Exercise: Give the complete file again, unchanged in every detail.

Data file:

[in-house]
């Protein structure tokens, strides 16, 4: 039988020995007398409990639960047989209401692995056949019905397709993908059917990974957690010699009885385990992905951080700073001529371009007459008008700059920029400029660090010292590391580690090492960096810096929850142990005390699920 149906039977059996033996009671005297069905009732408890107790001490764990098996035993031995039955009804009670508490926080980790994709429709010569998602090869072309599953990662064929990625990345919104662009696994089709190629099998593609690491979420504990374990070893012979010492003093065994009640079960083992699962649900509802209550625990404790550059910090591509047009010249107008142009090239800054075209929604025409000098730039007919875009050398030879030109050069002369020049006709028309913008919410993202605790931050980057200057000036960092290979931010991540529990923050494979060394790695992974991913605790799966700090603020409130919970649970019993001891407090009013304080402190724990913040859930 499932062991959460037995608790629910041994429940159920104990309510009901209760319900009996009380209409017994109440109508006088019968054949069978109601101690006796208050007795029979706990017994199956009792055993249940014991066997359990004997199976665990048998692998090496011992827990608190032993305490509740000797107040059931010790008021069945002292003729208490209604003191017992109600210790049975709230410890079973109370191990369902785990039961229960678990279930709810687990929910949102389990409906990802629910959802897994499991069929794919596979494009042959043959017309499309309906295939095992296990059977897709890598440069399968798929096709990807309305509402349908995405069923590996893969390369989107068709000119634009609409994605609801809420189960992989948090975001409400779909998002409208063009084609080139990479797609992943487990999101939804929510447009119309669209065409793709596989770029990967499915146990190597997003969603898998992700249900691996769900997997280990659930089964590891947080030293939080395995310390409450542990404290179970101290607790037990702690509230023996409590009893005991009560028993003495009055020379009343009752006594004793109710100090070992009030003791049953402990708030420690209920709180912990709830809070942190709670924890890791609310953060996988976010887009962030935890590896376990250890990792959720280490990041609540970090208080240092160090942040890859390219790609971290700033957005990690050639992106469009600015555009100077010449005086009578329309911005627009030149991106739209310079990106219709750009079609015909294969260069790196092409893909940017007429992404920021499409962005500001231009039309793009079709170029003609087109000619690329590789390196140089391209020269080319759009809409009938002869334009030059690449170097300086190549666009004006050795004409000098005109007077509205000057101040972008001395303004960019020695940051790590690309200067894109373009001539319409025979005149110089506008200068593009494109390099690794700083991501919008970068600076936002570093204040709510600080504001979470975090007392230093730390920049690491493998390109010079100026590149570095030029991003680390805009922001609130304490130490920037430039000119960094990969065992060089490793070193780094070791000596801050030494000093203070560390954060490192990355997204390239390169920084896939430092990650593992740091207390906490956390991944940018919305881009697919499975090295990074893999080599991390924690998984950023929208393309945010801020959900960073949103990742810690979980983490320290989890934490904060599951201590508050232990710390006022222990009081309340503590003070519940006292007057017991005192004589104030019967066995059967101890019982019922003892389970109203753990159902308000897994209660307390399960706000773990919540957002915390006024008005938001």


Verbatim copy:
[in-house]
């Protein structure tokens, strides 16, 4: 039988020995007398409990639960047989209401692995056949019905397709993908059917990974957690010699009885385990992905951080700073001529371009007459008008700059920029400029660090010292590391580690090492960096810096929850142990005390699920 149906039977059996033996009671005297069905009732408890107790001490764990098996035993031995039955009804009670508490926080980790994709429709010569998602090869072309599953990662064929990625990345919104662009696994089709190629099998593609690491979420504990374990070893012979010492003093065994009640079960083992699962649900509802209550625990404790550059910090591509047009010249107008142009090239800054075209929604025409000098730039007919875009050398030879030109050069002369020049006709028309913008919410993202605790931050980057200057000036960092290979931010991540529990923050494979060394790695992974991913605790799966700090603020409130919970649970019993001891407090009013304080402190724990913040859930 499932062991959460037995608790629910041994429940159920104990309510009901209760319900009996009380209409017994109440109508006088019968054949069978109601101690006796208050007795029979706990017994199956009792055993249940014991066997359990004997199976665990048998692998090496011992827990608190032993305490509740000797107040059931010790008021069945002292003729208490209604003191017992109600210790049975709230410890079973109370191990369902785990039961229960678990279930709810687990929910949102389990409906990802629910959802897994499991069929794919596979494009042959043959017309499309309906295939095992296990059977897709890598440069399968798929096709990807309305509402349908995405069923590996893969390369989107068709000119634009609409994605609801809420189960992989948090975001409400779909998002409208063009084609080139990479797609992943487990999101939804929510447009119309669209065409793709596989770029990967499915146990190597997003969603898998992700249900691996769900997997280990659930089964590891947080030293939080395995310390409450542990404290179970101290607790037990702690509230023996409590009893005991009560028993003495009055020379009343009752006594004793109710100090070992009030003791049953402990708030420690209920709180912990709830809070942190709670924890890791609310953060996988976010887009962030935890590896376990250890990792959720280490990041609540970090208080240092160090942040890859390219790609971290700033957005990690050639992106469009600015555009100077010449005086009578329309911005627009030149991106739209310079990106219709750009079609015909294969260069790196092409893909940017007429992404920021499409962005500001231009039309793009079709170029003609087109000619690329590789390196140089391209020269080319759009809409009938002869334009030059690449170097300086190549666009004006050795004409000098005109007077509205000057101040972008001395303004960019020695940051790590690309200067894109373009001539319409025979005149110089506008200068593009494109390099690794700083991501919008970068600076936002570093204040709510600080504001979470975090007392230093730390920049690491493998390109010079100026590149570095030029991003680390805009922001609130304490130490920037430039000119960094990969065992060089490793070193780094070791000596801050030494000093203070560390954060490192990355997204390239390169920084896939430092990650593992740091207390906490956390991944940018919305881009697919499975090295990074893999080599991390924690998984950023929208393309945010801020959900960073949103990742810690979980983490320290989890934490904060599951201590508050232990710390006022222990009081309340503590003070519940006292007057017991005192004589104030019967066995059967101890019982019922003892389970109203753990159902308000897994209660307390399960706000773990919540957002915390006024008005938001």